Richard Appel
American writer and producer
Richard Appel
Richard "Rich" Appel is an American writer, producer and former attorney. Growing up in Wilmette, Illinois, Appel developed a love of comedy and dreamt of a career as a comedy writer; he attended Harvard University and wrote for the Harvard Lampoon. Following in his mother's footsteps Appel instead became a lawyer. After attending law school he started out as a law clerk for Judge John M. Walker, Jr. before becoming a federal attorney, serving as assistant U.S.
Biography
Richard Appel's personal information overview.
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Настоящий отец Стива Джобса хочет впервые встретиться с сыном - CyberStyle.ru
Google News - over 5 years
Она вышла замуж за телепродюсера и сценариста Ричарда Аппела (Richard Appel), который писал сценарии для мультсериала. Именно ему принадлежала идея назвать мать Гомера Симпсона Моной, по имени и девичьей фамилии своей жены
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“My Hollywood” Author Mona Simpson Studies the Help - The Lookout News
Google News - over 5 years
(Fun fact: If you've ever wondered watched the cartoon family “The Simpsons” and wondered if it was a coincidence that Homer Simpson's mother is named Mona Simpson, it turns out that the “My Hollywood” author was once married to TV writer Richard Appel
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Google News article
Feature: The Life Of Steve Jobs, So Far - Gizmodo Australia
Google News - over 5 years
Mona Simpson's husband, Richard Appel, was a writer for The Simpsons, and he named Marge's mother after his wife. His interactions with her, and upon learning how similar they were, impacted Steve Jobs. Steve Lohr wrote for the NY Times, “The effect of
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Google News article
Meridian wins six medals on final day of championships - Bellingham Herald
Google News - over 5 years
Meridian's Richard Appel placed seventh in the javelin despite entering with a nagging injury on his throwing arm. His mark of 162-02 was two places behind Nooksack Valley's Salmonson, who had a mark of 167-03. Lynden Christian's 4x200 relay team of
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Google News article
PREP BOYS' TRACK: Vlas, Lyncs do well at Tri-District - Bellingham Herald
Google News - almost 6 years
Schmitt was the anchor of the relay team, which included Tim Schwisow, Max McGuinn and Relijah McMillen. The Trojans' Richard Appel took fourth in the javelin with a mark of 168-06, allowing him to make the trip to the State Championships as well
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Google News article
PREP BOYS' TRACK: Lynden Christian's Vlas and Spoelstra each win an event at ... - Bellingham Herald
Google News - almost 6 years
For Meridian, Richard Appel was fourth in the javelin with a throw of 168-6, and Nooksack Valley's BJ Salmonson was fifth in the javelin with a mark of 165-1. In the pole vault, Nooksack Valley's Tyler Perry was fifth (11-0) while Tyson Perry was sixth
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Google News article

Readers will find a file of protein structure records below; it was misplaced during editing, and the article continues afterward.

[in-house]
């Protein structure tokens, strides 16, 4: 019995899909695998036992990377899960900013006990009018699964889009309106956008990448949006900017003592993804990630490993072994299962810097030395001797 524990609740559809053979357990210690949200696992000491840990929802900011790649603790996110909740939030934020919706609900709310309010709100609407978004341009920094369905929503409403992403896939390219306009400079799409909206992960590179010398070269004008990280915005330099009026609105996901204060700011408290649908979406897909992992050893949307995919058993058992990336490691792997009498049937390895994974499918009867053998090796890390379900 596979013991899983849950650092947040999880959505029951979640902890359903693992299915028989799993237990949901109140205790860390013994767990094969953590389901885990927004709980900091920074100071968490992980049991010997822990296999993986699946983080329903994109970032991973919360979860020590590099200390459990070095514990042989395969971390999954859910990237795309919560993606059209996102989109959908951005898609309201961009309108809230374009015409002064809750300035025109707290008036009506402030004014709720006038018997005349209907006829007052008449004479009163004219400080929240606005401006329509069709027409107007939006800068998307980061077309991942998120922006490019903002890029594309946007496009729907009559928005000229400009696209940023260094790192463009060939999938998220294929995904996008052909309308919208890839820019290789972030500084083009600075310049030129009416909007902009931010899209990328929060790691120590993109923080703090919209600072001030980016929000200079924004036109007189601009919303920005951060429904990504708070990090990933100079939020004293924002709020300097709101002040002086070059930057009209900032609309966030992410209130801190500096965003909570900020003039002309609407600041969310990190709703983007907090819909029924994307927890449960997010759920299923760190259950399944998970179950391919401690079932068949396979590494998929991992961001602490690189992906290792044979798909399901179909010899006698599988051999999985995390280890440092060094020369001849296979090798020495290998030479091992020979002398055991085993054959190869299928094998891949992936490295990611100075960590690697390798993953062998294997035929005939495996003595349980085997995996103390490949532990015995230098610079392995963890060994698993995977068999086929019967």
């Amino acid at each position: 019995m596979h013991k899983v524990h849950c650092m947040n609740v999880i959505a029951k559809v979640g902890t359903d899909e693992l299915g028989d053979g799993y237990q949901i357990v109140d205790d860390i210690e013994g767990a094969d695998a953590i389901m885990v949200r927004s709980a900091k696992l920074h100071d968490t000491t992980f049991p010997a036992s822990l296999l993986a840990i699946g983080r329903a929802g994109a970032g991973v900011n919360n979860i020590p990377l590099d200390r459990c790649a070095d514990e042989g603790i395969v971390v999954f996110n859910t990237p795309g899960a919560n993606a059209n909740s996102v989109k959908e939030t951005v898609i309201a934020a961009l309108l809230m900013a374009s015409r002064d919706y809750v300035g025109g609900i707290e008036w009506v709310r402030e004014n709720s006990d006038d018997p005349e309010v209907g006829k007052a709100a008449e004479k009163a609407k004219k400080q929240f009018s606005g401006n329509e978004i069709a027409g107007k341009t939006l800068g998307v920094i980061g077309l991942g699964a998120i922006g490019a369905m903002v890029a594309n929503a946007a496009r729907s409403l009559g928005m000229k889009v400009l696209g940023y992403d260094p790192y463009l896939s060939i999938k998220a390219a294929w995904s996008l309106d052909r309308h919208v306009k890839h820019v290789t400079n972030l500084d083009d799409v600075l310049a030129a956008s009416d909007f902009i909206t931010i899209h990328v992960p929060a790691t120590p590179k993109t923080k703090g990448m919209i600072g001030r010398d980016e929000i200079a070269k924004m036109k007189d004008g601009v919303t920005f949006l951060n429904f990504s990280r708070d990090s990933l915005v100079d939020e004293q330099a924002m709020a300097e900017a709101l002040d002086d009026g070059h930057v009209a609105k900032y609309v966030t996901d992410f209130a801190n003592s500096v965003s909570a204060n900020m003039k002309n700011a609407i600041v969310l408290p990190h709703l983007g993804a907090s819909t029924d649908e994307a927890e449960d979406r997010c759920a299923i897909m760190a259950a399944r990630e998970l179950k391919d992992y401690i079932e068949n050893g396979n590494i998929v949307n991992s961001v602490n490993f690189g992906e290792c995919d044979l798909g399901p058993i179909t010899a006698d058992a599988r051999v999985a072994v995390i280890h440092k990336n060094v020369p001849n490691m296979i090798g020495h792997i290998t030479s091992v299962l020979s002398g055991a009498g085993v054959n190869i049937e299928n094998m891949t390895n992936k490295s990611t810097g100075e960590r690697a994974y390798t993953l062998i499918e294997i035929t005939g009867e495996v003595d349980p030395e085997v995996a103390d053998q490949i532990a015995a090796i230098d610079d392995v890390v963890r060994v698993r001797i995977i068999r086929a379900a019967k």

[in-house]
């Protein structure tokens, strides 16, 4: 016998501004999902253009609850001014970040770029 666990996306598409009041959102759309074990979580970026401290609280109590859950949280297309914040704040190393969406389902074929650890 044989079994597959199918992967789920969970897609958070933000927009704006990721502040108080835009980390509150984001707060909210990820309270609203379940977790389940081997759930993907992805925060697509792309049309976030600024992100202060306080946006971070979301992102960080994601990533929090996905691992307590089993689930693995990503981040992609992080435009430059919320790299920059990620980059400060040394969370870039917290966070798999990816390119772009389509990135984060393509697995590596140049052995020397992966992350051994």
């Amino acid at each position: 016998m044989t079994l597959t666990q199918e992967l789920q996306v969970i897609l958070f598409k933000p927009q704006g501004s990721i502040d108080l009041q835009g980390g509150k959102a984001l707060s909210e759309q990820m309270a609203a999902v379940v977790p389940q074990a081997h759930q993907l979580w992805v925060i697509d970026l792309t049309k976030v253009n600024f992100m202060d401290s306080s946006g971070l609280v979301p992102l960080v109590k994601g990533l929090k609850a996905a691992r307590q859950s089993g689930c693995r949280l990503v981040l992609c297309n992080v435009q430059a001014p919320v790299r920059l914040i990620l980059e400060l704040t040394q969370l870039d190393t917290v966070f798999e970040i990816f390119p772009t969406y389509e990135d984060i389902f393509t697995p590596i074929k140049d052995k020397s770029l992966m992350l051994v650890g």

Writing for the Crowds, And Avoiding Them
NYTimes - over 6 years
MONA SIMPSON wanted to see the Matisse. Planning a daylong stopover on her way from Los Angeles, where she now lives, to pick up her son from camp in Maine and to meet with her publisher about her new novel, ''My Hollywood,'' the writer, still best known for her blockbuster debut, ''Anywhere but Here,'' intended to make the most of her time in the
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NYTimes article
Paid Notice: Deaths APPEL, ALFRED
NYTimes - almost 8 years
APPEL--Alfred, Jr. (born January 31, 1934), Professor of English Emeritus at Northwestern University, where he taught for over thirty years, died on May 2, 2009, in Evanston, Illinois, at 75, from heart failure. A service will be held at 11am, on Wednesday, May 6, 2009, at the Frank E. Campbell Funeral Home, 1076 Madison Ave., NY, NY. He received
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NYTimes article
Paid Notice: Deaths SCHICK, NORA
NYTimes - about 11 years
SCHICK--Nora. Peacefully, at home, February 14, 2006. Beloved wife of the late Leo. Adored mother of Nina and Alfred Appel and Carol and the late Steven Rothschild. Loving grandmother of Karen and Gene Oshman, Richard Appel, Jeffrey and Debra Rothschild and Peter and Elana Rothschild. Proud great grandmother of Stephen and Katherine Oshman, Gabriel
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NYTimes article
COVER STORY; Hear the One About the Funny Lawyer?
NYTimes - almost 14 years
Richard Appel graduated from Harvard Law School, clerked for Judge John Walker at the Second Circuit Court of Appeals and prosecuted criminals for three years at the United States attorney's office for the Southern District of New York. Then he found his true vocation. Mr. Appel began writing sitcoms. ''It's easier to believe they would let a
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NYTimes article
TELEVISION REVIEW; A New Show Blessed for What It Isn't
NYTimes - about 14 years
''A.U.S.A.,'' a new NBC sitcom set in the United States attorney's office in Manhattan, seems startlingly old-fashioned: it is a three-camera taped show with a laugh track, a cast of likable oddballs and dialogue sprinkled with references that seem taken from an old Bob Newhart episode, like Bob Dole and the Tuskegee airmen of World War II.